Report Puts Turkey’s EU Membership Bid in Limbo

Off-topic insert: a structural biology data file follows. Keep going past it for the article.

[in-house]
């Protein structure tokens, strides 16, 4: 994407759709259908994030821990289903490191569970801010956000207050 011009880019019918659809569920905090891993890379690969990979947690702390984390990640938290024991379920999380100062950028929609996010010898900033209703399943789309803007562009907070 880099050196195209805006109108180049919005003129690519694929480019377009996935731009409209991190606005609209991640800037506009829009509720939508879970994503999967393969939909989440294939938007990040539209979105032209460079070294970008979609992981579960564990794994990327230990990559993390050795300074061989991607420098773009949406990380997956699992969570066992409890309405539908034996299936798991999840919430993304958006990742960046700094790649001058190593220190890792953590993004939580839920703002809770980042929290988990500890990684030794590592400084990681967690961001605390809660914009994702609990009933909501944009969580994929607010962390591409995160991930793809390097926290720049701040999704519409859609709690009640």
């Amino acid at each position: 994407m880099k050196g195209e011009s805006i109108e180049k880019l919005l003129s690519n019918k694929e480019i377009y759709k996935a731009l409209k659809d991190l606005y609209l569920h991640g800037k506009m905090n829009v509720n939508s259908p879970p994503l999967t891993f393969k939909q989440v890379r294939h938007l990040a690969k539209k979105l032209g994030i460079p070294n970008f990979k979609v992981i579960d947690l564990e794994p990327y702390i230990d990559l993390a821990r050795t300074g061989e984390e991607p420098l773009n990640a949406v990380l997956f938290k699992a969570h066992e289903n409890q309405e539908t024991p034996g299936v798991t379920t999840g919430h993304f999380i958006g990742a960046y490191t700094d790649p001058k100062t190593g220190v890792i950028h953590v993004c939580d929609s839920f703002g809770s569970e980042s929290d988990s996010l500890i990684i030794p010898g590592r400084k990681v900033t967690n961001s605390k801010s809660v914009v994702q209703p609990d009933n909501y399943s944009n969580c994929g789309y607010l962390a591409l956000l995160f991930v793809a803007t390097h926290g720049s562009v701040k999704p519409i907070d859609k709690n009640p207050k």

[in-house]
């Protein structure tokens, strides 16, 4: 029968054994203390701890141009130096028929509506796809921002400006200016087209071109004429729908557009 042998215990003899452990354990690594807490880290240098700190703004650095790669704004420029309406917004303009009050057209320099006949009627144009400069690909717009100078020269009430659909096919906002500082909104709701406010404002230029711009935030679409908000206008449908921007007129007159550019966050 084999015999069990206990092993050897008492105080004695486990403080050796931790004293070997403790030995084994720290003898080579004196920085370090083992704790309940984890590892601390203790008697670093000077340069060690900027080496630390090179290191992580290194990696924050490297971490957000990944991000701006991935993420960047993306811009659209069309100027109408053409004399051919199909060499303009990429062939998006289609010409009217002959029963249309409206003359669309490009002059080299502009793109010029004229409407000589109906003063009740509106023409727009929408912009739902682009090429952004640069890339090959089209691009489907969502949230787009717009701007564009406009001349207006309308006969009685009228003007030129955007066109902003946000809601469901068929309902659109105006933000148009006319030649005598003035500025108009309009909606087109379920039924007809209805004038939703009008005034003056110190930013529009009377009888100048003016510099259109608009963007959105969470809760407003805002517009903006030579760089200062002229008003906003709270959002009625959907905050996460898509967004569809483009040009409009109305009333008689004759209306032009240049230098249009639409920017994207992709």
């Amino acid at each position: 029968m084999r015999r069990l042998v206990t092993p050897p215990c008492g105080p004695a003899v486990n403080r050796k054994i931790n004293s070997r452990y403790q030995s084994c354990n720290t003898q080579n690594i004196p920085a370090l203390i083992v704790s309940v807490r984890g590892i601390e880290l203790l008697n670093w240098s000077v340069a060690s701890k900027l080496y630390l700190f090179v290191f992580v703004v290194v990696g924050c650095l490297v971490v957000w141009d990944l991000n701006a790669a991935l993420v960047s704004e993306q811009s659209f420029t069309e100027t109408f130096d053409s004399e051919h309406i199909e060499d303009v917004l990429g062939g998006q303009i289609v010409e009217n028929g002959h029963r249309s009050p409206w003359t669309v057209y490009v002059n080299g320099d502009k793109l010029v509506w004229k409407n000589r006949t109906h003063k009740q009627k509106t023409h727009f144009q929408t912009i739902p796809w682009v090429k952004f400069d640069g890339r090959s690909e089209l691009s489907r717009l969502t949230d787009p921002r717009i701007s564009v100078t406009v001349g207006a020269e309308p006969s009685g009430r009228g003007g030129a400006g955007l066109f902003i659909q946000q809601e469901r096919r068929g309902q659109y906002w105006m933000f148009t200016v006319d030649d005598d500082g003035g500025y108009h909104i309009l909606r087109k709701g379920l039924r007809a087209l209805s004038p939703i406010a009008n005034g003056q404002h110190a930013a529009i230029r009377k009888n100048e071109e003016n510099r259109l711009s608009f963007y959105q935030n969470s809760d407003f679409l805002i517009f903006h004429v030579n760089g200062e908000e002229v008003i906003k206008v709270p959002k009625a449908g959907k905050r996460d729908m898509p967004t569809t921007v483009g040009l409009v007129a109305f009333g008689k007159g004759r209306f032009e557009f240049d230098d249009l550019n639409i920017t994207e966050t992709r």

Turkey’s bid to become a member of the European Union appears to be in jeopardy after the bloc’s executive branch on Tuesday said it is displeased by what it called Ankara’s failures to sustain democracy and fight corruption. In its annual report on the country, the European Commission cited too much political power in the hands of President Recep Tayyip Erdogan, which has resulted in a poor economy and eroded the independence of the judiciary. The report also said Turkish authorities continue to pressure civil society, aid groups and the media. “Turkey remains a key partner for the European Union. However, Turkey has continued to move further away from the European Union with serious backsliding in the areas of democracy, rule of law, fundamental rights and the independence of the judiciary,” the commission said. But Turkey, which began its EU membership talks in 2005, rejected the commission’s criticisms, describing them as prejudiced, according to the AP. Turkey’s bid to become a member of the EU has not been an easy one in spite of its position as an important socio-economic partner to the EU, in part because Turkey has helped prevent migrants from entering the bloc through its borders with Greece and Bulgaria. For this reason, the EU has paid Turkey about $7 billion to motivate Ankara to stop Syrian refugees in the country from heading to Europe. Nonetheless, Turkish disputed claims over Cyprus and Erdogan’s crackdown on perceived opponents since a failed coup in 2016 have ruined much of the progress made in becoming the 28th member of the EU. “The report presented today confirms that the underlying facts leading to this assessment still hold, despite the government’s repeated commitment to the objective of EU accession,” said the commission. Turkey’s Foreign Ministry said the report reflects “the EU’s prejudiced, unconstructive and double-standard approach.” The report failed to mention the EU’s own “responsibilities and commitments” and criticized Turkey with “unfounded arguments,” the ministry said in a statement. “Our sincere wish is for the EU to look at the EU candidate country Turkey, not through the selfish and narrow vision of certain circles, but through the common interest and vision of our continent,” it said.